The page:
Instilling a proactive culture into clients is the first step you can take, according to Sloane. When they receive a copyright notification, such as one online because of the Digital Millennium Copyright Act, clients need to immediately comply and take down the flagged content, trace back to see who put it up and if there are truly using copyrighted material.
“What you want to do is to minimize any indication you engaged in intentional copyright infringement,” Sloane said. “Because the amount of damages available for intentional infringement versus unintentional infringement is very different. You want to minimize any liability issue.”
Clients should know that a lawsuit can only be brought about if a copyright has actually been registered. Trolls play into the fears of companies and brands to get a payday outside of court. But if that copyright is on file and your client is in violation its time to start looking at the numbers.
“You want to determine the actual risk exposure in terms of money your client faces because you’re going to want to actually negotiate fees and get them down to the smallest number possible,” Sloane said. “Unless the copyright was timely registered you are not entitled to recover certain types of damages, in particular you can’t get statutory damages and you can’t recover your attorney’s fees.”
Know the work
Sloane and Slavick emphasize that copyright lawyers need to get in front of their clients and provide education about all the elements of copyright law. Slavick said there’s a deep lack of awareness and/or comprehension about fair use. Fair use is determined on a case-by-case basis. The same act done in a different medium or for a different reason isn’t always the same or ruled similarly. Fair use is meant to match the concerns of copyright holders with public interest in the distribution of creative works.
“It takes education. People don’t understand fair use,” Slavick said. “They have this concept that if they are not charging people to see something then they are not infringing. They are not making that next step of when you put something on your Facebook page …. you’re not charging them, but it’s helping you in commerce. It’s getting eyes on your site and in front of people.”
Slavick gets the rationale people might have when it comes to these matters, but they don’t understand the gravity of the situation because copyright laws are difficult to fully understand.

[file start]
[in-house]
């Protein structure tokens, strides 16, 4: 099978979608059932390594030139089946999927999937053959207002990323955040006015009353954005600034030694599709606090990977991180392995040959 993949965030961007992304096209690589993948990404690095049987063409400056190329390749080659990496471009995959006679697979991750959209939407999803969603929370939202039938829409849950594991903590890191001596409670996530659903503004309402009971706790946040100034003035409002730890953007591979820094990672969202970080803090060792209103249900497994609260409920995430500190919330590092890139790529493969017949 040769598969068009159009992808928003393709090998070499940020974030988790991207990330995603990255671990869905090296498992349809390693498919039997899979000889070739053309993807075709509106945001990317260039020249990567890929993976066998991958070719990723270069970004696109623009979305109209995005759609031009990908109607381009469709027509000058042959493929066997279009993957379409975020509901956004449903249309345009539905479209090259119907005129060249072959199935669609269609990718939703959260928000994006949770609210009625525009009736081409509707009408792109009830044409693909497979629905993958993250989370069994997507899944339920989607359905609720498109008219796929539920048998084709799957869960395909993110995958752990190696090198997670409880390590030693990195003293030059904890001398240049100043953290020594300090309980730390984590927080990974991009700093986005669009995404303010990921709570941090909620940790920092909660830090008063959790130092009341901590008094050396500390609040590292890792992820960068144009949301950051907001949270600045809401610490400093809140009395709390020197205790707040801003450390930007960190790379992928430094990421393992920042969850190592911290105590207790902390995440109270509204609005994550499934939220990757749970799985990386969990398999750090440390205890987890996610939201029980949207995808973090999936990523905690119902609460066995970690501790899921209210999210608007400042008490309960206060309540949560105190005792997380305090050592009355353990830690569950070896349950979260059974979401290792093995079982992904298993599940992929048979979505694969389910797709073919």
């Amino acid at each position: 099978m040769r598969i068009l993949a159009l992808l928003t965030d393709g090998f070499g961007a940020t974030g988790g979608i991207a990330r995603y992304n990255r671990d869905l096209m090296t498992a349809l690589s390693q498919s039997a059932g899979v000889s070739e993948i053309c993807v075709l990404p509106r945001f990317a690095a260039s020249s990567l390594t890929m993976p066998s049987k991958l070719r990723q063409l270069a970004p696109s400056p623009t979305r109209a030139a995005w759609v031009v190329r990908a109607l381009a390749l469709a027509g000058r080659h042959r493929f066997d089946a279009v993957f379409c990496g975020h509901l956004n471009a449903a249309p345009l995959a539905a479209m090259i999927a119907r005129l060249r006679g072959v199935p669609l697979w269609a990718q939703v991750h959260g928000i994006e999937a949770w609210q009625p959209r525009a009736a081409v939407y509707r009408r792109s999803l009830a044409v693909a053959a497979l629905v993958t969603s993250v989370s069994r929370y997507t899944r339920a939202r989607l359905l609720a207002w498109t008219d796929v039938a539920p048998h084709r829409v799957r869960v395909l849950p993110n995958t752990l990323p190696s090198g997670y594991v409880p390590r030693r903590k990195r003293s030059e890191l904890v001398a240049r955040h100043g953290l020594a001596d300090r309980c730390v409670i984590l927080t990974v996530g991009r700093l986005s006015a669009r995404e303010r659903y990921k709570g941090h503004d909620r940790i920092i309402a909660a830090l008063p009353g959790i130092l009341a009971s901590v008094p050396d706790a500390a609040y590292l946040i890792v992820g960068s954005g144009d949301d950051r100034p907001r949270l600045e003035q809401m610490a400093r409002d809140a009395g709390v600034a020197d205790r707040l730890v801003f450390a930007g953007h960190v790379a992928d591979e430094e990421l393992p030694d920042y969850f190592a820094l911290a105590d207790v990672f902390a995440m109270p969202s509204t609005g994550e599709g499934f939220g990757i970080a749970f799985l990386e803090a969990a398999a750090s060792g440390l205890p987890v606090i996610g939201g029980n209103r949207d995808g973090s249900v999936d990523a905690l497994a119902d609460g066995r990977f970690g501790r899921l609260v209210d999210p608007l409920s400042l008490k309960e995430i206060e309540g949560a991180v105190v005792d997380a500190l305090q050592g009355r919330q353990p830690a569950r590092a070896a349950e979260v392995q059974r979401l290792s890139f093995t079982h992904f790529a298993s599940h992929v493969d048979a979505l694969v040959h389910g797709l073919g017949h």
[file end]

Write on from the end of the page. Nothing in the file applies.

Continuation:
“People seem to think they’re just reporting or sharing information,” Slavick said. “(They think) ‘I’m not charging anyone for it and therefore it’s not infringing.’ That’s just not true and incorrect thinking. I can understand the logic behind it, but it’s a common misunderstanding of fair use. I hear it so often from people. But why did you show that picture? You didn’t show it for fun, you showed it to get traffic to your Facebook page. It is helping you financially. Very few things qualify for fair use. That’s where the fundamental problem comes in.”
Simmons, who focuses her work with advertising companies, said the pressure of deadlines may cause a gap in getting the legal issues squared away. Also, if they’re making an ad with some third-party outlet, did the company read and save the agreements in case an issue arises.
“If you found a neat source online, make sure to look at their licensing agreement,” Simmons said. “Lots of those are those ‘click-thru agreements’ where you agree to their terms and conditions and pay a fee and you’re off and running. It’s in that moment where it’s important to take a moment and make a PDF copy of that license and those terms and save them in a library somewhere.
Getting a copyright lawsuit delivered can be a frustrating, annoying and scary proposition, but as long companies have the right safeguards and proper legal advice the problem can be handled.
“I don’t think you can double- or triple-check too much,” Simmons said.